What if you didn’t know exactly where you lived? If the boundary created by the walls of your home were movable and could easily be taken from you? How would health officials find you to vaccinate your kids or make sure you had access to clean water? Successfully reaching families who live in slums, to improve health and living conditions around the world, depends on knowing where they are.
Mapping slums is a movement that began about 10 years ago in India and has expanded more recently to parts of Africa. Today, for NewsDay Tuesday, we’re highlighting this fascinating report from NPR on mapping Mathare, a slum in Nairobi, Kenya.
The Mathare Valley, shown here in an aerial map, is one of the largest and oldest slums in Nairobi, Kenya. Residents are using hand-held GPS devices to map the area, which comprises 13 villages and is home to nearly 200,000 people. Courtesy of Muungano Support Trust and Jason Corburn, UC Berkeley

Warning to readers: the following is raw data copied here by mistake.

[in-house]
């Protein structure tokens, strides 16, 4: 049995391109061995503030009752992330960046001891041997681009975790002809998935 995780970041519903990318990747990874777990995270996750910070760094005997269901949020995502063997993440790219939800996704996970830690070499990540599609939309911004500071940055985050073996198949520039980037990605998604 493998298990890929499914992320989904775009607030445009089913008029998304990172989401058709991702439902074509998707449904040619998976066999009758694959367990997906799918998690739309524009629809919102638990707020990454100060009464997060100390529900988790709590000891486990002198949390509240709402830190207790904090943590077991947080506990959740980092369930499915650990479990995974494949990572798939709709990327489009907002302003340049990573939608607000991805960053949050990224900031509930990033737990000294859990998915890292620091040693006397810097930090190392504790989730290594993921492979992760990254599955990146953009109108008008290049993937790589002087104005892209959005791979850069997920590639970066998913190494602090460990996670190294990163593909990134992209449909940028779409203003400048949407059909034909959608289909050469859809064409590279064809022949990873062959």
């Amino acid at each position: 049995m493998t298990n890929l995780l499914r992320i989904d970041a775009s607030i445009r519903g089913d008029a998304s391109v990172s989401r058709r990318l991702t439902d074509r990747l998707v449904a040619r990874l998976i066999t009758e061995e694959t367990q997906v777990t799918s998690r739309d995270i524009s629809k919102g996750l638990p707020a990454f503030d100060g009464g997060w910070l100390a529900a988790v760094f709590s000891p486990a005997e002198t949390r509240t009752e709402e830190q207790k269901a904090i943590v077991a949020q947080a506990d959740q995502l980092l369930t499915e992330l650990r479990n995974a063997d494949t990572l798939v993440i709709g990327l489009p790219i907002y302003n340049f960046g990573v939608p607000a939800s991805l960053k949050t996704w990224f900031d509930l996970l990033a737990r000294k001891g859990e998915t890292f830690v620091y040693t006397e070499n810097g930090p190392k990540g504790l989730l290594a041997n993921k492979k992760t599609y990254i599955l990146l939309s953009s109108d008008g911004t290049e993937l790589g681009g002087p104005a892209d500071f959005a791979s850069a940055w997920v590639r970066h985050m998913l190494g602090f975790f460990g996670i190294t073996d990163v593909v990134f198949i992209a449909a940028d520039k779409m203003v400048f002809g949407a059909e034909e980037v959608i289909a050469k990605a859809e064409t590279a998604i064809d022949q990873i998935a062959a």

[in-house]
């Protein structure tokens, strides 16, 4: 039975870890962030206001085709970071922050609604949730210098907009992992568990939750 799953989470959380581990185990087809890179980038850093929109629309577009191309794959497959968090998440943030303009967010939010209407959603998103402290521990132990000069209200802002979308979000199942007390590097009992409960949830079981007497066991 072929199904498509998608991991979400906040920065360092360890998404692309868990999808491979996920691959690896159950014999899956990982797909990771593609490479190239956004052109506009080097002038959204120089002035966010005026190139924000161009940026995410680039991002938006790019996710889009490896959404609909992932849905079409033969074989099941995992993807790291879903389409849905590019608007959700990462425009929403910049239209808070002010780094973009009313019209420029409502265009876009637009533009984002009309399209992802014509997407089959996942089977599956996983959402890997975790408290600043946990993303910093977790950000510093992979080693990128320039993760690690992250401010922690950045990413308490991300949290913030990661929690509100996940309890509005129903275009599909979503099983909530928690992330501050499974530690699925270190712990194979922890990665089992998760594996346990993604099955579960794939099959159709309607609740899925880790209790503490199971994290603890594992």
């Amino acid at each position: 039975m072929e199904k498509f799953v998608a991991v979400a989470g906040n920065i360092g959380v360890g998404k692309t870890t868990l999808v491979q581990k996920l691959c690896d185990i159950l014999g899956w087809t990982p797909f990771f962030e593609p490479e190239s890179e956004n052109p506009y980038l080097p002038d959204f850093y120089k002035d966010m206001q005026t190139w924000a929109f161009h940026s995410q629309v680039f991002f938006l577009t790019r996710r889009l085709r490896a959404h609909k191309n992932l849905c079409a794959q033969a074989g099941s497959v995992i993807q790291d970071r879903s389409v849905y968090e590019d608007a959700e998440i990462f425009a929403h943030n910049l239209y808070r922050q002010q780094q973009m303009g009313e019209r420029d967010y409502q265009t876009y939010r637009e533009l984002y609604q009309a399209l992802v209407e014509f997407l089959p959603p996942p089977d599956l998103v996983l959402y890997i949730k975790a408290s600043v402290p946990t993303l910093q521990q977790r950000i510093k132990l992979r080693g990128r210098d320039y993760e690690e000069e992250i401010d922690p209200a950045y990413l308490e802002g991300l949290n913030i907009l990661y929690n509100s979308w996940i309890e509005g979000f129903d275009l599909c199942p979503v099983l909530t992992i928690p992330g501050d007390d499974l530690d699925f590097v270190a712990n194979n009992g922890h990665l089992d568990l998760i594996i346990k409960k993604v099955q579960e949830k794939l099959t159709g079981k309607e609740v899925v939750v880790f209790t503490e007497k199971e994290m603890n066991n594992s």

“Slums by nature are unplanned, primordial cities, the opposite of well-ordered city grids. Squatters’ rights rule, and woe to the visitor who ventures in without permission. But last year, a group of activist cartographers called the Spatial Collective started walking around Mathare typing landmarks into hand-held GPS devices.”
The maps can help ground a community, help them get badly needed services and give them “a shared record of the past that allow people to plan for the future.”
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You can read a summary here, or listen to the full report here on NPR.